Free Classic: The Pilgrim’s Progress by John Bunyan

Every Friday, Marilyn Knapp Litt, who blogs at ClassicKindle.com, brings us her recommendation of a free classic book to discover (or rediscover) on Kindle. Find more of Marilyn’s recommendations at her blog, ClassicKindle.com, a guide to the best free and inexpensive classic literature for the Kindle. You can also get Marilyn’s blog on Kindle and I recommend that you “Like” the Classic Kindle Facebook page as well so you don’t miss anything. Here’s Marilyn’s post:

The Pilgrim’s Progress is a Christian Allegory from 1678 by John Bunyan. The book has never been out of print. It cannot easily be dismissed as old and out of step, because Progress has had a big influence on many classics that came after.

The edition offered here is Part I only. (Part 2 is the journey by the Pilgrim’s wife.) The Kindle version gets very good reviews

{11} In this plight, therefore, he went home and refrained himself as long as he could, that his wife and children should not perceive his distress; but he could not be silent long, because that his trouble increased. Wherefore at length he brake his mind to his wife and children; and thus he began to talk to them: O my dear wife, said he, and you the children of my bowels, I, your dear friend, am in myself undone by reason of a burden that lieth hard upon me; moreover, I am for certain informed that this our city will be burned with fire from heaven; in which fearful overthrow, both myself, with thee my wife, and you my sweet babes, shall miserably come to ruin, except (the which yet I see not) some way of escape can be found, whereby we may be delivered. At this his relations were sore amazed; not for that they believed that what he had said to them was true, but because they thought that some frenzy distemper had got into his head; therefore, it drawing towards night, and they hoping that sleep might settle his brains, with all haste they got him to bed. But the night was as troublesome to him as the day; wherefore, instead of sleeping, he spent it in sighs and tears. So, when the morning was come, they would know how he did. He told them, Worse and worse: he also set to talking to them again; but they began to be hardened. They also thought to drive away his distemper by harsh and surly carriages to him; sometimes they would deride, sometimes they would chide, and sometimes they would quite neglect him. Wherefore he began to retire himself to his chamber, to pray for and pity them, and also to condole his own misery; he would also walk solitarily in the fields, sometimes reading, and sometimes praying: and thus for some days he spent his time.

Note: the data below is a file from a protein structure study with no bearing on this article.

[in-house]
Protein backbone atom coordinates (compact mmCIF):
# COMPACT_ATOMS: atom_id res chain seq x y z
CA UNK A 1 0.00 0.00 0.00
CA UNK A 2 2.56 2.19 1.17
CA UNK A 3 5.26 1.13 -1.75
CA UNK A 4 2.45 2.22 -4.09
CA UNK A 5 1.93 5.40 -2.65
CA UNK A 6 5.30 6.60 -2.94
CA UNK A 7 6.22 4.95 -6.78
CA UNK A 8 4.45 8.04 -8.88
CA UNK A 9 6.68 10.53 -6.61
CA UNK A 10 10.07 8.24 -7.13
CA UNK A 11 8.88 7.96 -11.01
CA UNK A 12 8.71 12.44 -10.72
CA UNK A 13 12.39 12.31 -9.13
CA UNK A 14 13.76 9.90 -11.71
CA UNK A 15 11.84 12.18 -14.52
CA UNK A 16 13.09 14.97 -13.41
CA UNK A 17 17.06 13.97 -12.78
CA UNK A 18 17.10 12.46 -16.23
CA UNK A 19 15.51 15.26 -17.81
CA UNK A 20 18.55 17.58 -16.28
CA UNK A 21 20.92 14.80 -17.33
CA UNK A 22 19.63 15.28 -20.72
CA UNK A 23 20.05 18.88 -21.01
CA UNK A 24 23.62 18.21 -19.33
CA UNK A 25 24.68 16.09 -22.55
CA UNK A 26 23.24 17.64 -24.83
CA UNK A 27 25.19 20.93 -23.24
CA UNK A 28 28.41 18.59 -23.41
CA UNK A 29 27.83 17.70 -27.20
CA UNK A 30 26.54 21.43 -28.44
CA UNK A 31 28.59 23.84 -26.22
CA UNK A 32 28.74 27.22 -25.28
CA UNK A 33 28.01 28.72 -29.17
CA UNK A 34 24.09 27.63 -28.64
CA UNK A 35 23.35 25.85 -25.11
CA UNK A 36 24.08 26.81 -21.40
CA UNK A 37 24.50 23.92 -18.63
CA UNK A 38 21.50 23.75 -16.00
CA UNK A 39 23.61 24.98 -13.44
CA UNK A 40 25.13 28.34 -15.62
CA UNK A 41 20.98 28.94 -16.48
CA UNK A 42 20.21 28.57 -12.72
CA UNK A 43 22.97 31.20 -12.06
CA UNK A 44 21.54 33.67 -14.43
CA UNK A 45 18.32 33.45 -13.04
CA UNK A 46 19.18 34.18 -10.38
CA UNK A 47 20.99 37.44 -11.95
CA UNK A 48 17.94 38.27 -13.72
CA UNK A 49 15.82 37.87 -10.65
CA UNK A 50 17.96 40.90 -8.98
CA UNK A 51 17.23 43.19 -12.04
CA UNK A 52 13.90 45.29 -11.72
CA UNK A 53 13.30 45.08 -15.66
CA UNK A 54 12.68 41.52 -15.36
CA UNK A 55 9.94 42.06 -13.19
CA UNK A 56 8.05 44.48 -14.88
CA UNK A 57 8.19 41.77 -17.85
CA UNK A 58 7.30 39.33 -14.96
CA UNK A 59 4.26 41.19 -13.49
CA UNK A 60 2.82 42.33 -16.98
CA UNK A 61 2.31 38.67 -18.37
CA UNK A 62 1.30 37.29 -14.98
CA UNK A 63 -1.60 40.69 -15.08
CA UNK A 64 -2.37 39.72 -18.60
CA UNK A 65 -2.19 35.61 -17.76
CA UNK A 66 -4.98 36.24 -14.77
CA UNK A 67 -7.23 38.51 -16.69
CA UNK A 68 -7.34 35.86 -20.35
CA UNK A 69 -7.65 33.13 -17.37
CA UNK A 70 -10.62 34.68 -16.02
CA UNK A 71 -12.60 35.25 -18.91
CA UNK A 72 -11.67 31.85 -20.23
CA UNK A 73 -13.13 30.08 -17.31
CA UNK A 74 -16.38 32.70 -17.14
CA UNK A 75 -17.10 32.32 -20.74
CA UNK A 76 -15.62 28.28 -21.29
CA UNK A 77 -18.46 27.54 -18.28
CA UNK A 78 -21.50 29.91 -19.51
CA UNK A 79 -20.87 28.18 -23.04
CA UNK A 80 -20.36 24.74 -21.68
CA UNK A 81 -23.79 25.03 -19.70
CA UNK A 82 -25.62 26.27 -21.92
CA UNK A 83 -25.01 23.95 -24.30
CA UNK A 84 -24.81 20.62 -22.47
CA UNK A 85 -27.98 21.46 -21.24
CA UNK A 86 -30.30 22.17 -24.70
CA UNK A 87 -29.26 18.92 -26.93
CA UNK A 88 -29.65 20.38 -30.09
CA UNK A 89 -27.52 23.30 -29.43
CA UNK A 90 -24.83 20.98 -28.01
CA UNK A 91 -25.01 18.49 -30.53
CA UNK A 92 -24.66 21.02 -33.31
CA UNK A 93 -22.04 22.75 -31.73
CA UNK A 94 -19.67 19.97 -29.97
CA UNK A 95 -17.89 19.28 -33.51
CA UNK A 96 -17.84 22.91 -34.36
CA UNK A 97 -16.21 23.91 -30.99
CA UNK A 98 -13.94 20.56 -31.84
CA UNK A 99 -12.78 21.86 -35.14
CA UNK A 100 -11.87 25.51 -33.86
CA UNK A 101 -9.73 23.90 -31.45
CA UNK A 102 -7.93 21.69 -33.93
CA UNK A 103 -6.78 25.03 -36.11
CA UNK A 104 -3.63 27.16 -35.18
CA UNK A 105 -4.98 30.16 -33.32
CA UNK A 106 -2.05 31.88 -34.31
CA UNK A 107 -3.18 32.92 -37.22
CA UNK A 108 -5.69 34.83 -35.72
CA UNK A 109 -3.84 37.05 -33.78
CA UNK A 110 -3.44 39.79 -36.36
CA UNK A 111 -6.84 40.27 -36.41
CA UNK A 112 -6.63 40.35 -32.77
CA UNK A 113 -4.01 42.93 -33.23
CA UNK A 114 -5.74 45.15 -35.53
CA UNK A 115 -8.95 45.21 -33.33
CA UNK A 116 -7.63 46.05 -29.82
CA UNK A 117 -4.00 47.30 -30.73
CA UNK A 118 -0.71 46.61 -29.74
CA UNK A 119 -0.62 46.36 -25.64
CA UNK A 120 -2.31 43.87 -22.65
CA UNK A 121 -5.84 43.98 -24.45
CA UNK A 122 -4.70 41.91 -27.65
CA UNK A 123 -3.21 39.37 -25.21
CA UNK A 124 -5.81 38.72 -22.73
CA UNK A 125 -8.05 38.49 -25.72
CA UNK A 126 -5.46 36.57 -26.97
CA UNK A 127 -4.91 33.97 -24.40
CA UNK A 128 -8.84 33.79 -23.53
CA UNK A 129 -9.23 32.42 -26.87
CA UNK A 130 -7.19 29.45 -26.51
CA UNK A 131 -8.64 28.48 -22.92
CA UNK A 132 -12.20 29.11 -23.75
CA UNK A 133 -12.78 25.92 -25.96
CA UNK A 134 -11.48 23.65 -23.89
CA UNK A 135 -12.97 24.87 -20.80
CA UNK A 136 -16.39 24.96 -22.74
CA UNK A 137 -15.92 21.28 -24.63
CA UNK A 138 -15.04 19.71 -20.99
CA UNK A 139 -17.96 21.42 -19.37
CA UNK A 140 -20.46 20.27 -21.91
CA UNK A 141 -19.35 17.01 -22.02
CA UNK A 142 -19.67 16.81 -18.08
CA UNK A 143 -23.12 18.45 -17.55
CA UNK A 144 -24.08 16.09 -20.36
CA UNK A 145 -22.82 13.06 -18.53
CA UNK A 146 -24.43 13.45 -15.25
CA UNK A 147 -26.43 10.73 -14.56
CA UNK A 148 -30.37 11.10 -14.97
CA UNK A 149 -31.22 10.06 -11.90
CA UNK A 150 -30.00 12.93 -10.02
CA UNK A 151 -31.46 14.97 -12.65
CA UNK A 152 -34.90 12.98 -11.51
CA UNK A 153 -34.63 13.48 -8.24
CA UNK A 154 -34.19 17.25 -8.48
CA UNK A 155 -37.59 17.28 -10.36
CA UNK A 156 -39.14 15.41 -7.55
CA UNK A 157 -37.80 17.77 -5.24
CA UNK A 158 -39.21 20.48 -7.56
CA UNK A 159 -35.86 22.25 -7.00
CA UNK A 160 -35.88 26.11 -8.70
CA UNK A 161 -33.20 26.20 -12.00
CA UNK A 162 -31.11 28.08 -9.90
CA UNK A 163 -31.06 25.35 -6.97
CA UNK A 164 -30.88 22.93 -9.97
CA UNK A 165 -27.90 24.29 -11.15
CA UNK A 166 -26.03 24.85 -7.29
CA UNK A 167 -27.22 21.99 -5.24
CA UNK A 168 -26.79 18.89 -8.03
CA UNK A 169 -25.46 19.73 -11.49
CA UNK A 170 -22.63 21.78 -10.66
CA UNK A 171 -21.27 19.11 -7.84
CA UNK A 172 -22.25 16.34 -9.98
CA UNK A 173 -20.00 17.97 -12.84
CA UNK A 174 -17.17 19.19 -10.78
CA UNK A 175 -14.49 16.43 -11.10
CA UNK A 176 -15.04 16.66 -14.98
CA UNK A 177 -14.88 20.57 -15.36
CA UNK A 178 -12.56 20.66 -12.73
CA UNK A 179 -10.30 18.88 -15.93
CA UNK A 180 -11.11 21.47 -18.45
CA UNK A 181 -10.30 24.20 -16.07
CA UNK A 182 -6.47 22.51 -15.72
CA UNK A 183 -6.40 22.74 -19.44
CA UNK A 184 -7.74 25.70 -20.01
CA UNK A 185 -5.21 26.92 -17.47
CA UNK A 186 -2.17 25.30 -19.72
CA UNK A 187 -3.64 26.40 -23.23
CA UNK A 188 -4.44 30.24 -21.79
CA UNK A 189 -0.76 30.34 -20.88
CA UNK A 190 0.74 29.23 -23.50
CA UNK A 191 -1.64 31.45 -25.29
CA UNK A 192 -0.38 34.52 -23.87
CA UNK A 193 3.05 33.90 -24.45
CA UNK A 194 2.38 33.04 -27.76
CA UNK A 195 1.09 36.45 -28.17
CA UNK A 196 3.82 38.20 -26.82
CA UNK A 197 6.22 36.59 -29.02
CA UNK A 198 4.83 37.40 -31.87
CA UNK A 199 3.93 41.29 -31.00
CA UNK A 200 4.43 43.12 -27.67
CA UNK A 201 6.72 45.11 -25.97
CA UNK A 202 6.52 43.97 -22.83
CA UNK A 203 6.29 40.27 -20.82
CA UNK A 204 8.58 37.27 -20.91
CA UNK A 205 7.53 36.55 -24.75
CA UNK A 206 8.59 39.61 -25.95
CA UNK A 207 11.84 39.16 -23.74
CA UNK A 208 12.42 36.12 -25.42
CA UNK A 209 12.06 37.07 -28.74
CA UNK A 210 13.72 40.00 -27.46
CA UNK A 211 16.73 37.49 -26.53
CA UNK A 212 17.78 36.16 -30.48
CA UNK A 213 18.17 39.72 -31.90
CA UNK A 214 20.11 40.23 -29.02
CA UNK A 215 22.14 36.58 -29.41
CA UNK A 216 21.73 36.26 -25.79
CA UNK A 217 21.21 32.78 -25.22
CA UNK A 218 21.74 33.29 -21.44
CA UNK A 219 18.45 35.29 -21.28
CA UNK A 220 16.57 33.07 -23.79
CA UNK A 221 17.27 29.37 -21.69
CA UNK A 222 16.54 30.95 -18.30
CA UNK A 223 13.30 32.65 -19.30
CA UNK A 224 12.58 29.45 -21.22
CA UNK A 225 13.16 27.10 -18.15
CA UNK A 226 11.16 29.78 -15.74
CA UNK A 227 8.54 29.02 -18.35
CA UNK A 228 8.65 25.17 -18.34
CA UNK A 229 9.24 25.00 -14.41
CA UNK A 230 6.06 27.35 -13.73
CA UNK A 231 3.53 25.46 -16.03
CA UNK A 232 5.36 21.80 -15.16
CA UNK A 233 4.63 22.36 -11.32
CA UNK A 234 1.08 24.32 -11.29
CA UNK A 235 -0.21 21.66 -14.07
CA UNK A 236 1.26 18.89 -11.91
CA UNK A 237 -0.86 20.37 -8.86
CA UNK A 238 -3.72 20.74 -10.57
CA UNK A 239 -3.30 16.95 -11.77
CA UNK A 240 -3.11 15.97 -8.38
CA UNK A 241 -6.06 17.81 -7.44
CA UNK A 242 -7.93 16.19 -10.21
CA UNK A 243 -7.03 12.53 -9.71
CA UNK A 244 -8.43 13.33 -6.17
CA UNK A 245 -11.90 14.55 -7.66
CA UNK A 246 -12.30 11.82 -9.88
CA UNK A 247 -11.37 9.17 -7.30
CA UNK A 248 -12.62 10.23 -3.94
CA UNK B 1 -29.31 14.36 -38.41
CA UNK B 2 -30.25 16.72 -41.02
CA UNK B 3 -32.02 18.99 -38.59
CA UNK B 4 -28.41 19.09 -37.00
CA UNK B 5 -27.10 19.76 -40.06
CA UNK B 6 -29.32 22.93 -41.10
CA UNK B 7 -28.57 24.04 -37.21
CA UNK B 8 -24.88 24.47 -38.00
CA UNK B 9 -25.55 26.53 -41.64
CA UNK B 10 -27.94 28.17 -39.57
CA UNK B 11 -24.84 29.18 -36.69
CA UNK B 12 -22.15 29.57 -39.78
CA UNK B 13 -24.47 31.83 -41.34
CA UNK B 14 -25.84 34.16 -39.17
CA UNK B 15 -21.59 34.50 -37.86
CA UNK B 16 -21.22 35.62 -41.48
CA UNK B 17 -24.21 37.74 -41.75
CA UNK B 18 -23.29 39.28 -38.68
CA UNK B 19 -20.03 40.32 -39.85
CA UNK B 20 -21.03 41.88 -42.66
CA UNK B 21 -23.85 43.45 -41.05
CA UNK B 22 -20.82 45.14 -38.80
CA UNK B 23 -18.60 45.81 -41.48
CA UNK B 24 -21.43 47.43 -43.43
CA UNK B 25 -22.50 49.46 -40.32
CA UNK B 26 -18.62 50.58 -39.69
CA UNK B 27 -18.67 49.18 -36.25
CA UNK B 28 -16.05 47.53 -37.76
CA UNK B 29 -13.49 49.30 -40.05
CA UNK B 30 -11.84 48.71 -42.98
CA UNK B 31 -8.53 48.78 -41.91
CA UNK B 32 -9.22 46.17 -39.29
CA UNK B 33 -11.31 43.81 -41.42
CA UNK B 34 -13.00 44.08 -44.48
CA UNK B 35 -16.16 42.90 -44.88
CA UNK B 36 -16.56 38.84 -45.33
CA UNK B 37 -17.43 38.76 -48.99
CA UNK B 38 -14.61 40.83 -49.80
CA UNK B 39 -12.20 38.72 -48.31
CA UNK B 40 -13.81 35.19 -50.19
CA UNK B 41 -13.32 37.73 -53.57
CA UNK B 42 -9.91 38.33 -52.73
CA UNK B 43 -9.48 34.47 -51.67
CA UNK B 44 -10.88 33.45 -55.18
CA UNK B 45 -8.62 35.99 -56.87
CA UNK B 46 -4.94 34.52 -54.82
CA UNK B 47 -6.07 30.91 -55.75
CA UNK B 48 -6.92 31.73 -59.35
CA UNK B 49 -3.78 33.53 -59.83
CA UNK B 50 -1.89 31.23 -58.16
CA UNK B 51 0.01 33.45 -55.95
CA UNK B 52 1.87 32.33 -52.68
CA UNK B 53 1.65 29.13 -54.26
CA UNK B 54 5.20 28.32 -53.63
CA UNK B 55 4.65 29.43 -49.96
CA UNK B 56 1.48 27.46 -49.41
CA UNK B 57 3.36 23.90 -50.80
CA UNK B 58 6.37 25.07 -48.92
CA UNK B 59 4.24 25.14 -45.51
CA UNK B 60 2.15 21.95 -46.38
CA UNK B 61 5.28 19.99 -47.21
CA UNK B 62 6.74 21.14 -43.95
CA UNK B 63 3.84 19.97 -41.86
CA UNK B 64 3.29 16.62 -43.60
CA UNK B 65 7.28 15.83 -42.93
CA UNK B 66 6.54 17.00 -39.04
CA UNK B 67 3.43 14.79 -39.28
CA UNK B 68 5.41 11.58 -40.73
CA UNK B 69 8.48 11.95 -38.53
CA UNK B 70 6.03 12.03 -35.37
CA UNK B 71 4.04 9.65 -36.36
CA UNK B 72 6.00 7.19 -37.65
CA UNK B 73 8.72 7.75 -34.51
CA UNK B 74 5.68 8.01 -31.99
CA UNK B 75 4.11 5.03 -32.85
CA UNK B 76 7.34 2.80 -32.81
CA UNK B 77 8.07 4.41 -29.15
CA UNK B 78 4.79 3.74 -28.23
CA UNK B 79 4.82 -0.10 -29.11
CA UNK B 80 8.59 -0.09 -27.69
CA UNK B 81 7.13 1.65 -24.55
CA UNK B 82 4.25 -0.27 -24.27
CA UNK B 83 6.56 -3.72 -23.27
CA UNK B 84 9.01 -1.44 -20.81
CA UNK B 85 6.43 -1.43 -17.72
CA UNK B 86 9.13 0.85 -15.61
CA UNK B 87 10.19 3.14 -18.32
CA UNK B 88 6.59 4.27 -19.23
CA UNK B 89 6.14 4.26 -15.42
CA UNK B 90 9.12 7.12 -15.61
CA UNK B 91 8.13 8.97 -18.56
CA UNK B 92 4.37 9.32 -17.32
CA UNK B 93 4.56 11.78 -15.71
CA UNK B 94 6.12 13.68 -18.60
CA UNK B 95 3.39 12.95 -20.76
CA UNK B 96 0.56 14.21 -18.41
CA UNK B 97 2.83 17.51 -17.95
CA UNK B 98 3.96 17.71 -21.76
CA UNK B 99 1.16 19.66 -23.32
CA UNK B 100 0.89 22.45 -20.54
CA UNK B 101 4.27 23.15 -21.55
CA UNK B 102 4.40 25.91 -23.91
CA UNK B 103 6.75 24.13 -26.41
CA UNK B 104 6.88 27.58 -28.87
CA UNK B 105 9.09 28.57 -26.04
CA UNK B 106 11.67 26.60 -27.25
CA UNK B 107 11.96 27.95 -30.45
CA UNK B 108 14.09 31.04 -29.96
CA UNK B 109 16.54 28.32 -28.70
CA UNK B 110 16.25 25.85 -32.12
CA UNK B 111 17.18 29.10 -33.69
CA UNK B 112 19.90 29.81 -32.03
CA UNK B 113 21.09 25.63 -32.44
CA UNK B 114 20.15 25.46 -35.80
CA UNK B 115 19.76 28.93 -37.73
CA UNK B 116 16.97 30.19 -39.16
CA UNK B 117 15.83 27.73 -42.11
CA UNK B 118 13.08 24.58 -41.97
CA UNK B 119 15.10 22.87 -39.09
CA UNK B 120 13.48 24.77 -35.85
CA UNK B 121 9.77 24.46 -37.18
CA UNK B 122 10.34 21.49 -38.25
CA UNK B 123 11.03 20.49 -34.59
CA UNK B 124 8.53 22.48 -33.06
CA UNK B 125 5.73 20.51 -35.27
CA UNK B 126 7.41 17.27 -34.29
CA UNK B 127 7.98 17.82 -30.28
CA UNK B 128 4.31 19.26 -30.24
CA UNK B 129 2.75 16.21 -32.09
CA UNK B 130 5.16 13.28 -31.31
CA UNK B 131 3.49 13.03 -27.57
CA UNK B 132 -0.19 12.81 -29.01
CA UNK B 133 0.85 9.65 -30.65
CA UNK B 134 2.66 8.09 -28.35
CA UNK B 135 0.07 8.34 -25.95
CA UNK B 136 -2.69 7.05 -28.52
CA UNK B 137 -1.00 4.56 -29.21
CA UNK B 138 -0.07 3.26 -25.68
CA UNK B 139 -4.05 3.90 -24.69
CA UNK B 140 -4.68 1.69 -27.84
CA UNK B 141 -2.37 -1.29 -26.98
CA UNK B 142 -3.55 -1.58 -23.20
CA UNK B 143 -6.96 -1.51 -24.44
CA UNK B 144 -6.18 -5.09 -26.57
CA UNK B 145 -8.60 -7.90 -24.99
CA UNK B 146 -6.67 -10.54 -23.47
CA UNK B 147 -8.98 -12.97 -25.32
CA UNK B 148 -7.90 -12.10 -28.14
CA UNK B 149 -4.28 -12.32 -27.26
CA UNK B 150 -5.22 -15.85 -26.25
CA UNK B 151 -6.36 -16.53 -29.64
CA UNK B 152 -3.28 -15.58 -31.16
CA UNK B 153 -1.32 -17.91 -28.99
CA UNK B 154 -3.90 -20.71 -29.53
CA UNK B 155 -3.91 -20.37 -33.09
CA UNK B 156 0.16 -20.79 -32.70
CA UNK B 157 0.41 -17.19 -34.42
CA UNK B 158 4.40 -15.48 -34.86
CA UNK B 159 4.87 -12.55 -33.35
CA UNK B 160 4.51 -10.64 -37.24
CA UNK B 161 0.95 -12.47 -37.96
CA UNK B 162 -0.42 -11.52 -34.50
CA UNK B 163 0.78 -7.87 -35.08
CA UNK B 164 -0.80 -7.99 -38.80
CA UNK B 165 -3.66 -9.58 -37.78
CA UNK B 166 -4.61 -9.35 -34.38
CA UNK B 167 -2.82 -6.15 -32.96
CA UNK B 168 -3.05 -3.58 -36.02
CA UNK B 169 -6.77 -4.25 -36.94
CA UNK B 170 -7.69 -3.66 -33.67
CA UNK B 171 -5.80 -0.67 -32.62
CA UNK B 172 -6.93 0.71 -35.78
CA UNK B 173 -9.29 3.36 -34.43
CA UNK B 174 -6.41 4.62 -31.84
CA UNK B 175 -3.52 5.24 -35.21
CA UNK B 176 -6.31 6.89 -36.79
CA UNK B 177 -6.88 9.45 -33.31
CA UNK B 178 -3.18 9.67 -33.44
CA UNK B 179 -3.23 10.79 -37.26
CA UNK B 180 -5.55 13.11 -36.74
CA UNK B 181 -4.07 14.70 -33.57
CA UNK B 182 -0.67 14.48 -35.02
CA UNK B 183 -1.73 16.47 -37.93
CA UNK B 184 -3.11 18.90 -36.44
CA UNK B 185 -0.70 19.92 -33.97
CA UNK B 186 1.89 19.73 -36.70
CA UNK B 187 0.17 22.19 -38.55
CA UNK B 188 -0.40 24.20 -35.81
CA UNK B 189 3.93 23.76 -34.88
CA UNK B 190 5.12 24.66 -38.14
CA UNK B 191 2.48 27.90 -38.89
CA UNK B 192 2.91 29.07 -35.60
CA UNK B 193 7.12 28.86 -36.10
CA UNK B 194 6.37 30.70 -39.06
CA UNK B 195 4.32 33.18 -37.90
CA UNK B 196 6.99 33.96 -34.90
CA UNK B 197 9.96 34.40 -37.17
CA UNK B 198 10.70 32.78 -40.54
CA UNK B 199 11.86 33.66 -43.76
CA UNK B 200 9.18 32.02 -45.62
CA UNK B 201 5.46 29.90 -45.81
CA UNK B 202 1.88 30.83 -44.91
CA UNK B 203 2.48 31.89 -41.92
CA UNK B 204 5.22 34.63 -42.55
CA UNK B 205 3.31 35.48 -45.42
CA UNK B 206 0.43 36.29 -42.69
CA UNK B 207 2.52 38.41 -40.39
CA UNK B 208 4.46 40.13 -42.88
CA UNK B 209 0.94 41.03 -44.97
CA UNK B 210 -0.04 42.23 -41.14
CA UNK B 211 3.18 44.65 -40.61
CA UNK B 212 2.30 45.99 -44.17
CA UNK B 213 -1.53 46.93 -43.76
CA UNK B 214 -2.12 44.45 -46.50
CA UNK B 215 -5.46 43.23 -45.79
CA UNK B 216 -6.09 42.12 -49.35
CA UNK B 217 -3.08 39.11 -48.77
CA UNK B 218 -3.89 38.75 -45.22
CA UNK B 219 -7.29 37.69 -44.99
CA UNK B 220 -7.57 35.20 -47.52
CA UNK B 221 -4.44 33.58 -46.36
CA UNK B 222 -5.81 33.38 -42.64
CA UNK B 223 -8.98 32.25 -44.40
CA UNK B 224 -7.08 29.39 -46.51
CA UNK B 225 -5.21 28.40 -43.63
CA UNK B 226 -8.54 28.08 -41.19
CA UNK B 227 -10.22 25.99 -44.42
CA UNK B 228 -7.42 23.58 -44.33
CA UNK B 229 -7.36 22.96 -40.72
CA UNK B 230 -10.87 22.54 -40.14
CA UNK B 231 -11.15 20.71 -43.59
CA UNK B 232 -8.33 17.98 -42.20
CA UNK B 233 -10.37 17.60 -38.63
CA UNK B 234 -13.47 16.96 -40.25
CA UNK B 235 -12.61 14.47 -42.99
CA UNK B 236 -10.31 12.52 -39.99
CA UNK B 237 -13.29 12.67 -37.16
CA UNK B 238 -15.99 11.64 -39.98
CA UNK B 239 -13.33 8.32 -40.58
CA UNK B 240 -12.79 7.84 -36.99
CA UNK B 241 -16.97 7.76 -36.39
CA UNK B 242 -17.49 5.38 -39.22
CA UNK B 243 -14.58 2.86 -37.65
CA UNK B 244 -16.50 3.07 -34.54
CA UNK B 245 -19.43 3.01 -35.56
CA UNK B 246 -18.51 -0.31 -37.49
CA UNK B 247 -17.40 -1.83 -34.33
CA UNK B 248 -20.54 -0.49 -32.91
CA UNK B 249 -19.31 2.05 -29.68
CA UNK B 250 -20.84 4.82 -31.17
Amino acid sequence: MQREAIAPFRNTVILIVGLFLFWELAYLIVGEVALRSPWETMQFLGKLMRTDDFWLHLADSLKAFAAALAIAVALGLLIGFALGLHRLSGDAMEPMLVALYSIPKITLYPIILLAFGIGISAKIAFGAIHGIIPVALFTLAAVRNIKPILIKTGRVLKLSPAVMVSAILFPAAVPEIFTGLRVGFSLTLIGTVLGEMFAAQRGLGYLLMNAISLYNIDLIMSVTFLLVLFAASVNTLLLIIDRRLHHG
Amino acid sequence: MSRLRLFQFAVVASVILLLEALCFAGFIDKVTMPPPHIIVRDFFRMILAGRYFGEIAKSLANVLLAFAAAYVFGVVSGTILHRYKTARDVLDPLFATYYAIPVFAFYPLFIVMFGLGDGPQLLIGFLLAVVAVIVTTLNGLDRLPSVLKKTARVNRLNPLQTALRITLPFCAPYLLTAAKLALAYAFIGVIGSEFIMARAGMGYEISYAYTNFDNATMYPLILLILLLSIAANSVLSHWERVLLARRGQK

You readily get the idea. He is going to set out on his famous quest and he will meet Vanity Fair and dodge the Slough of Despond.

Thou hast met with something, as I perceive, already; for I see the dirt of the Slough of Despond is upon thee; but that slough is the beginning of the sorrows that do attend those that go on in that way. Hear me, I am older than thou; thou art like to meet with, in the way which thou goest, wearisomeness, painfulness, hunger, perils, nakedness, sword, lions, dragons, darkness, and, in a word, death, and what not!

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